Macedonia has announced plans to build its first industrial-scale solar park.
In a statement last week, state electrical company ELEM reported issuing a general procurement notice (GPN) for the project. The firm said it would tender construction work in January next year.
The 10-MW plant is slated to cost 10 million euros (US$11.5 million) to build. ELEM expects a share of the funding to be covered with a loan from the European Bank for Reconstruction and Development (EBRD).
ELEM noted that the station would help diversify its generation mix while providing “clean energy in a country and a region with serious capacity shortages and high levels of carbon intensity.”
Macedonia sources around half of its electricity from a 700-MW coal-fired thermal power plant (TPP) in Bitola. Symbolically, the new solar park will be positioned at the site of a depleted coal deposit in Oslomej, in the west of the country. The pit previously supplied coal to a nearby 125-MW TPP, which was taken offline in 2016. ELEM took a decision in June to close the TPP permanently.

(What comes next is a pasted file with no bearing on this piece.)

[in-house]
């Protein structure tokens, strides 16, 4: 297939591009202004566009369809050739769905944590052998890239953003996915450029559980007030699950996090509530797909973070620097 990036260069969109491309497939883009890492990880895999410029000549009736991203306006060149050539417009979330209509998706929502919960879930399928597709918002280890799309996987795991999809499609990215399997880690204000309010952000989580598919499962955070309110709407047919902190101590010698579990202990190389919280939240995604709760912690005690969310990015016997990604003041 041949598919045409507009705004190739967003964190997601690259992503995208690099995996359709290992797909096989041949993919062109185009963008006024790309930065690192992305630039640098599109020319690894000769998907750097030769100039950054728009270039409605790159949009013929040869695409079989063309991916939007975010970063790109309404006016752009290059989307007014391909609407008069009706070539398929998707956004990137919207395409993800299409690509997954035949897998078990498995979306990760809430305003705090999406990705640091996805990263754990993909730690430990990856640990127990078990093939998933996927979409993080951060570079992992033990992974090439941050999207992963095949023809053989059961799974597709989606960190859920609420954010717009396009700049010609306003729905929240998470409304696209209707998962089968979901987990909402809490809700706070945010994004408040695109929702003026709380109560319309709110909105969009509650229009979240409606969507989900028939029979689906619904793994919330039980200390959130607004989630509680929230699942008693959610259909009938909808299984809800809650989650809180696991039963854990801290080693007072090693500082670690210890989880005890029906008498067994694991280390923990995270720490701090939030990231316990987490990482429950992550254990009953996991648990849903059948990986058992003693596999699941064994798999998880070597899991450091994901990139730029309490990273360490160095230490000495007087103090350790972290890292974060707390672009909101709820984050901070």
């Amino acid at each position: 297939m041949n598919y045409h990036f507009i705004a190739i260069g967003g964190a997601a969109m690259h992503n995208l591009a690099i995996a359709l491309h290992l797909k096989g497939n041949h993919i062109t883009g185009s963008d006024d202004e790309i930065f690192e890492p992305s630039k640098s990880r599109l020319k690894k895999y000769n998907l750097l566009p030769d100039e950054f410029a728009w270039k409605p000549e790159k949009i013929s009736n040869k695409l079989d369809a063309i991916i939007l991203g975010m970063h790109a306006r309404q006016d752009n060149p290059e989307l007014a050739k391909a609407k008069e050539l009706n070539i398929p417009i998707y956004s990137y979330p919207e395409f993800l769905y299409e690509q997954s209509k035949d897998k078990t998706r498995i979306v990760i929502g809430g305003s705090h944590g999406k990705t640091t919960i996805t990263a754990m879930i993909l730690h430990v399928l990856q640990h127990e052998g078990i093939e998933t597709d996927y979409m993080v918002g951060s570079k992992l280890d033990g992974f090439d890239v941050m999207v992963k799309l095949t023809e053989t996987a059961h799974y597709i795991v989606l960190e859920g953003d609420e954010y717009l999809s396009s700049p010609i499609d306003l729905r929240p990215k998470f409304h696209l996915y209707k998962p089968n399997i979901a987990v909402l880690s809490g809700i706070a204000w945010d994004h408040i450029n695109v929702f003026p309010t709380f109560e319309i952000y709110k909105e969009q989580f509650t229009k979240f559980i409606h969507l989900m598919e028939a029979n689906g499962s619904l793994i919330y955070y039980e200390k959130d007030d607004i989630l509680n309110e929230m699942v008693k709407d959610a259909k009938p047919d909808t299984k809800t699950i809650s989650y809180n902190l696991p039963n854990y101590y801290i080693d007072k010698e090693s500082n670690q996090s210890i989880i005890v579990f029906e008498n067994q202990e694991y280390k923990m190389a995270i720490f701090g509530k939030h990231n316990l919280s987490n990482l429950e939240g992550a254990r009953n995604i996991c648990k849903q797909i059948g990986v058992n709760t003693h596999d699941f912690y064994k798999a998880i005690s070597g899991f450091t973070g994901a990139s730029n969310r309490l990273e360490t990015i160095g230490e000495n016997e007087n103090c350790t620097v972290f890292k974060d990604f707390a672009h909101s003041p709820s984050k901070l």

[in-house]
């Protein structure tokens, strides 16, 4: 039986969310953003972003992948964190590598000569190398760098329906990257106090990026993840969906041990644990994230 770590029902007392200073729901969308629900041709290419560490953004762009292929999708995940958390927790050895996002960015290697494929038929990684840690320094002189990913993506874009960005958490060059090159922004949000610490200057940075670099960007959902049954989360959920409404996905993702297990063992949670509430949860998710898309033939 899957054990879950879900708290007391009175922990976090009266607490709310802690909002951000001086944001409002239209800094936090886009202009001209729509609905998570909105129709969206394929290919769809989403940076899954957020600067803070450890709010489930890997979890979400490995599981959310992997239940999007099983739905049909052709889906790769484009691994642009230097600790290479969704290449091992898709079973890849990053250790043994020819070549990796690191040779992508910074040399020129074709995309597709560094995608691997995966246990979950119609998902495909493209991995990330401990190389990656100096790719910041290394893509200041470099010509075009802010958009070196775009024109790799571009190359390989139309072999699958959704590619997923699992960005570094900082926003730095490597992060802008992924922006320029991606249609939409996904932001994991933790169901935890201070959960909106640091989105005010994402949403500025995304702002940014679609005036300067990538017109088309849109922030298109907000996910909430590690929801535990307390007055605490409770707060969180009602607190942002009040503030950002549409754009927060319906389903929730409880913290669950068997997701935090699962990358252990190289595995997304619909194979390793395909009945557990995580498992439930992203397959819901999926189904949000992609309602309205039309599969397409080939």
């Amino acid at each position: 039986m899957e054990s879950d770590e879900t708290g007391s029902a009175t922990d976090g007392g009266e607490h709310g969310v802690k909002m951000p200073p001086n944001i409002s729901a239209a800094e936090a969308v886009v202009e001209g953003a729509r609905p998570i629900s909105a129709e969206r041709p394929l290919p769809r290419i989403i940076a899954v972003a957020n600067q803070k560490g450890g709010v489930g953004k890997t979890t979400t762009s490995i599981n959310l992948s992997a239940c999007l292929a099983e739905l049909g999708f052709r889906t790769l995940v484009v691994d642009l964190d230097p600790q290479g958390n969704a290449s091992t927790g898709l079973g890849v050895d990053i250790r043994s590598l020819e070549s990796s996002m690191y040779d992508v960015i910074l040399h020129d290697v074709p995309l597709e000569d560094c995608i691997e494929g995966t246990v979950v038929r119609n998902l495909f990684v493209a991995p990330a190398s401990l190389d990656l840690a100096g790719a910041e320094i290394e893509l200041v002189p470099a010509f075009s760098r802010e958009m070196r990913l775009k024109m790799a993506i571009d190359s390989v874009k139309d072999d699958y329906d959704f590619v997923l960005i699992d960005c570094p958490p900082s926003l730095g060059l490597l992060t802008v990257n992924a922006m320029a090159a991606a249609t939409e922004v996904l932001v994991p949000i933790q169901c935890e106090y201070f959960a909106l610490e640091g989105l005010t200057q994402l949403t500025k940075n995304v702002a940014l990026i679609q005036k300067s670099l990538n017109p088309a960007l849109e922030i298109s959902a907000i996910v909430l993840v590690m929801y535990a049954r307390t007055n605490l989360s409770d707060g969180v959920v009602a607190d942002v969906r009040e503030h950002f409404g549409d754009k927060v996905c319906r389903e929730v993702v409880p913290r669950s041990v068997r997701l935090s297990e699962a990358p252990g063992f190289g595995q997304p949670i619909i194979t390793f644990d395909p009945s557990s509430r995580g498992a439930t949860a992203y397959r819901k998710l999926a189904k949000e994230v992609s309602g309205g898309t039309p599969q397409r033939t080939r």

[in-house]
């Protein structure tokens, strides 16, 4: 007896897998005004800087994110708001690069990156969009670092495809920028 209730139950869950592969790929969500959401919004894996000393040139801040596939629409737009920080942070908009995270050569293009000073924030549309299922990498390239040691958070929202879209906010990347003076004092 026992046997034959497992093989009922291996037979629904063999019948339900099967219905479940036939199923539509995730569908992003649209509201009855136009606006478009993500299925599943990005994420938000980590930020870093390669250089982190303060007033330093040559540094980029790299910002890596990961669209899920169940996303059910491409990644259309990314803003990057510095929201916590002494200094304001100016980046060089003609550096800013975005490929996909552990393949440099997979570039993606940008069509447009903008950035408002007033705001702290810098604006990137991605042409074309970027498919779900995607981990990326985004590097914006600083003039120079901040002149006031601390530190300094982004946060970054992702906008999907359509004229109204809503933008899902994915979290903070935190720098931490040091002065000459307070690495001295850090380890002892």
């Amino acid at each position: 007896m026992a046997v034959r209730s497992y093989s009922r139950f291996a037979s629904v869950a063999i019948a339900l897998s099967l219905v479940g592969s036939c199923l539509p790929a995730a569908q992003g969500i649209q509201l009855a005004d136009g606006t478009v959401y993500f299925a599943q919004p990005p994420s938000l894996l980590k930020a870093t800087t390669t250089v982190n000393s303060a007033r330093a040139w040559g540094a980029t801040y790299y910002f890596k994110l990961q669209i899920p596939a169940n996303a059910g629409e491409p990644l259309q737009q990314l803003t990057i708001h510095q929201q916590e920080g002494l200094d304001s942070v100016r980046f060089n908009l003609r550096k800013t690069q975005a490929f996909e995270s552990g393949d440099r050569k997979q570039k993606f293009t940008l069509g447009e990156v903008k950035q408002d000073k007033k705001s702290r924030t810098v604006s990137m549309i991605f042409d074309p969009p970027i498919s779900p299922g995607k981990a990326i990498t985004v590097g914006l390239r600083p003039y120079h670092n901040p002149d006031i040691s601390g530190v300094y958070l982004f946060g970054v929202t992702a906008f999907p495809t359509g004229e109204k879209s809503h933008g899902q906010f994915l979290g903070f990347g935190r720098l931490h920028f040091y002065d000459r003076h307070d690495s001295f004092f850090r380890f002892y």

Macedonia aims to cover 28% of its gross final energy consumption with renewables by 2020, up from 18.2% in 2016. The Balkan state draws much of its clean energy from hydroelectric sources, with 664 MW of capacity installed at the end of last year. In contrast, it only has 18 MW of solar capacity, in the form of small-scale photovoltaic (PV) installations. The country also operates 37 MW of wind capacity.
Earlier this summer, Macedonia also launched its first solar panel factory. The plant, developed by local investor Pikcell Group and US-based specialist Solar ET, can turn out up to 20 MW of PV panels per year. It is expected to deliver these panels to projects both abroad and domestically. The only other solar manufacturing centre in the Balkans is a 50-MW-per-year plant opened in Kosovo in 2016.